ROBERT THAYER, SHARON BROWNSON AND TRACY NOVICK, Plaintiffs, Appellants,
CITY OF WORCESTER, Defendant, Appellee
[Copyrighted Material Omitted]
APPEAL FROM THE UNITED STATES DISTRICT COURT FOR THE DISTRICT OF MASSACHUSETTS. Hon. Timothy S. Hillman, U.S. District Judge.
Kevin P. Martin, with whom Yvonne W. Chan, Todd J. Marabella, Goodwin Procter LLP, Matthew R. Segal, Sarah R. Wunsch, and American Civil Liberties Union Foundation of Massachusetts were on brief, for appellants.
David M. Moore, City Solicitor, with whom Wendy L. Quinn, Assistant City Solicitor, and City of Worcester Law Department, were on brief, for appellee.
Before Torruella, Circuit Judge, Souter,[*] Associate Justice, Selya, Circuit Judge.
SOUTER, Associate Justice.
This appeal is from the district court's denial of a preliminary injunction against enforcing two city ordinances prohibiting coercive or risky behavior by panhandlers, other solicitors, and demonstrators seeking the attention of motor vehicle drivers. We affirm.
For a decade, the public policy of the City of Worcester has been pushed and pulled by concerns about panhandling on its streets. In 2005, the City adopted a plan to reduce its prevalence that included public education about charitable organizations and increased efforts by social service agencies. The City posted signs reading " Panhandling is not the Solution!" and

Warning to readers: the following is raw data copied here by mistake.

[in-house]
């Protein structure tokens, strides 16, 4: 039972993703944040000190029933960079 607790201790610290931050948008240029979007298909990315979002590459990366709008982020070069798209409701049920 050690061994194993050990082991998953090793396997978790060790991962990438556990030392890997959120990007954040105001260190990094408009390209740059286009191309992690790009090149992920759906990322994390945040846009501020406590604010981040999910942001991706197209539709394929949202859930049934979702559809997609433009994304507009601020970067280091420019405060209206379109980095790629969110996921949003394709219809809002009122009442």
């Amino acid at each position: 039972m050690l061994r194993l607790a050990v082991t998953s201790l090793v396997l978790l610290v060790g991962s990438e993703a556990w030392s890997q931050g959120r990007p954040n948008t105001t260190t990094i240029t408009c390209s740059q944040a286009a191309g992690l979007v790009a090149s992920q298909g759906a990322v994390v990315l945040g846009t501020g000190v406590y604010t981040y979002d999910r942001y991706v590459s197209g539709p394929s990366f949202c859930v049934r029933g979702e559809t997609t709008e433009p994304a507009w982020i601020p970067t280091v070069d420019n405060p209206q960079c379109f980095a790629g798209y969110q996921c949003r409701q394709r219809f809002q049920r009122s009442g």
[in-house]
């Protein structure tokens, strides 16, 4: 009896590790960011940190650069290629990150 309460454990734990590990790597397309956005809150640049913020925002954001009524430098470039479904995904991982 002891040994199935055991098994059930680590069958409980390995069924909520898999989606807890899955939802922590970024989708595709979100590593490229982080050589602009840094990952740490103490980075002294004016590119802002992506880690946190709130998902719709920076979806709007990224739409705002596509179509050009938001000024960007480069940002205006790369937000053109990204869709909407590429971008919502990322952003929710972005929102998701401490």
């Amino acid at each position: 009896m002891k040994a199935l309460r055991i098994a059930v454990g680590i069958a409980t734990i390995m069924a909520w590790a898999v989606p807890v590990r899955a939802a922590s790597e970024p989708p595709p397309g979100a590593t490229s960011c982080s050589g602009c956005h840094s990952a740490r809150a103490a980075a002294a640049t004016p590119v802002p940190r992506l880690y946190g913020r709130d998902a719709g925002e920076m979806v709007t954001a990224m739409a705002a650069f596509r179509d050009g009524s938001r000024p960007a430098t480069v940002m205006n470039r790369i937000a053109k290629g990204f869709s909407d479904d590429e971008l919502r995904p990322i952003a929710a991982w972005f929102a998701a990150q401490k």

encouraged residents to redirect their contributions to charities serving the poor. Criticism of the signs led the City to take them down by August of 2006.
The issue became prominent again in the summer of 2012, when the City Manager sent a memorandum to the City Council describing a number of " [c]ommon concerns" about panhandling, including the perception that the City gave too little help to the needy, as well as the " fear/intimidation" of residents and " public safety" hazards arising from roadside solicitation. The memo reported that in the course of one year, Worcester police had been dispatched to 181 incidents of aggressive behavior by individuals suspected of panhandling, resulting in five arrests. The Manager observed that there was no " current mechanism for tracking or compiling statistics on panhandling or its impact on the community," and proposed a " multi-faceted, community-wide response that incorporates direct service providers, non-profit agencies, area businesses, policymakers, and public services."